✔ avoid lifting anything heavier than your baby; get help with lifting and carrying
✔ avoid straining or doing heavy housework for at least 3 weeks
✔ limit stair climbing to 1 flight twice per day for the first week—up once and down once each day is a good rule
✔ begin postpartum exercises only as directed by your doctor; short walks are nice, especially outside
✔ avoid sexual intercourse until all vaginal discharge has stopped, you have healed completely, which usually takes about 4 to 6 weeks, and your doctor says it’s OK
You can go outside. You can ride in a car when you can sit comfortably. Your doctor will tell you when you can drive (about 2 weeks) and go back to work (about 4-6 weeks, depending on the type of work you do).
Walking will be all the exercise you need when you first get home.
Getting some exercise is important. Walking will be all the exercise you need when you first get home. Exercise increases your energy level and your sense of well-being, and helps blood circulation and muscle tone. Usually, you can begin mild strengthening exercises, such as walking, for your back and abdomen at 3 to 6 weeks. You will get the most out of walking if you use good posture. Vigorous exercise, such as aerobics, should wait until after your 6 weeks check-up. It is important to check with your doctor before you begin any exercises. He will tell you how much and how often you can exercise based on how well you are healing and how much rest you are getting.
At first, your abdomen will feel soft and flabby. It may take several weeks for the muscle tone to return. Special exercises for the abdomen will help these muscles regain their tone and strength. Your abdominal muscles may separate during pregnancy especially if you had a big baby. This painless separation is called diastasis recti. These muscles usually heal back together during the first 6 weeks. Allow these muscles to heal before you begin exercises that strengthen these muscles.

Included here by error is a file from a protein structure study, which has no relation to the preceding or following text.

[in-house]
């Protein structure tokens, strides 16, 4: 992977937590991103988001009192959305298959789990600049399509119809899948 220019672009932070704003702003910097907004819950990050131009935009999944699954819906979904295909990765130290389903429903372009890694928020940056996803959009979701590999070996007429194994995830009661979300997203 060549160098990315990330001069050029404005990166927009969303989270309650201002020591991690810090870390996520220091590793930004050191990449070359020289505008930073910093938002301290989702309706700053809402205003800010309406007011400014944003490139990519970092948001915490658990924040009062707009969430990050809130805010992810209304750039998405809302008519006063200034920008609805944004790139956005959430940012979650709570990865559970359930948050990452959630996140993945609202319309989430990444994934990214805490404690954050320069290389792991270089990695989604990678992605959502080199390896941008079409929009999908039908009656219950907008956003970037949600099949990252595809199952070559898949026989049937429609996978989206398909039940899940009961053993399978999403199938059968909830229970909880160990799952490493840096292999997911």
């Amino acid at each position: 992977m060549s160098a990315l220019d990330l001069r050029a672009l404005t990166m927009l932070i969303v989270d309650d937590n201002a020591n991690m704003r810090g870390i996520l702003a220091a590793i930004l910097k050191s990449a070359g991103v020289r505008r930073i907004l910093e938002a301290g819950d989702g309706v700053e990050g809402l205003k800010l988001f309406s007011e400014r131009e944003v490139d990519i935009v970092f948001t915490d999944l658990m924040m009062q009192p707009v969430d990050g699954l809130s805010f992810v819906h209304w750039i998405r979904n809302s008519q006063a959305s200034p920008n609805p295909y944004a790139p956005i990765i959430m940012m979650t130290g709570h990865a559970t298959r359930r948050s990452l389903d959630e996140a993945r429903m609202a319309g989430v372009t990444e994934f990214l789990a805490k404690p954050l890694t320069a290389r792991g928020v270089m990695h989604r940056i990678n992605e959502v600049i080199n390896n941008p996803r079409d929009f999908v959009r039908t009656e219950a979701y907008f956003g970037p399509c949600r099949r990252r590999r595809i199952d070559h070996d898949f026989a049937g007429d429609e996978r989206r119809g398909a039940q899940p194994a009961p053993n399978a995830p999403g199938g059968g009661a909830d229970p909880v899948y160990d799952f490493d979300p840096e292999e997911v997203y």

You were probably doing Kegels while you were pregnant and you should keep doing them after your baby is born. Pelvic muscles are just like any other muscle—exercise makes them stronger. Kegel exercises include tightening and relaxing of the pelvic muscles. Kegels can help strengthen the perineum muscles which support the organs in the pelvis (uterus, bowel, bladder).
First you have to figure out which muscles to exercise. To identify these muscles, alternately start and stop urinating while using the toilet. However, when you do Kegel exercises, don’t do them while you’re urinating. Do Kegel exercises lying, sitting, standing, walking, and driving to make the pelvic muscles the strongest.
Kegel Exercise: Tighten the perineal muscles slowly a small amount at a time, like an elevator going up 10 floors. The release the muscles slowly—one “floor” at a time. Repeat. Start off with 5-10 times and then work up to 20-30 each time. Do the exercises 3 times a day—morning, afternoon and evening. Try to maintain a regular schedule each day such as after meals, in the shower, or just before bedtime.
Try not to squeeze your buttocks or abdomen while you tighten up as this puts pressure on the pelvic floor muscles. Keep the muscles of your abdomen, thighs and hips relaxed.
Think about your perineal muscles when you are lifting, sneezing, coughing or laughing and do Kegels then, too. After a while it will become a habit and you won’t have to think about it.
More about Self Care After Vaginal Birth
Introduction to Self-care After Vaginal Birth
Preventive Self Care
Physical Changes and Healing
Activities and Healthy Exercise
Nutrition and Diet
Sexual Relations and Sexuality
Family Planning and Birth Control
Normal “Baby Blues” or Postpartum Depression
Your Postpartum Check-Up
Get as Much Rest as You Can
When to Call Your Doctor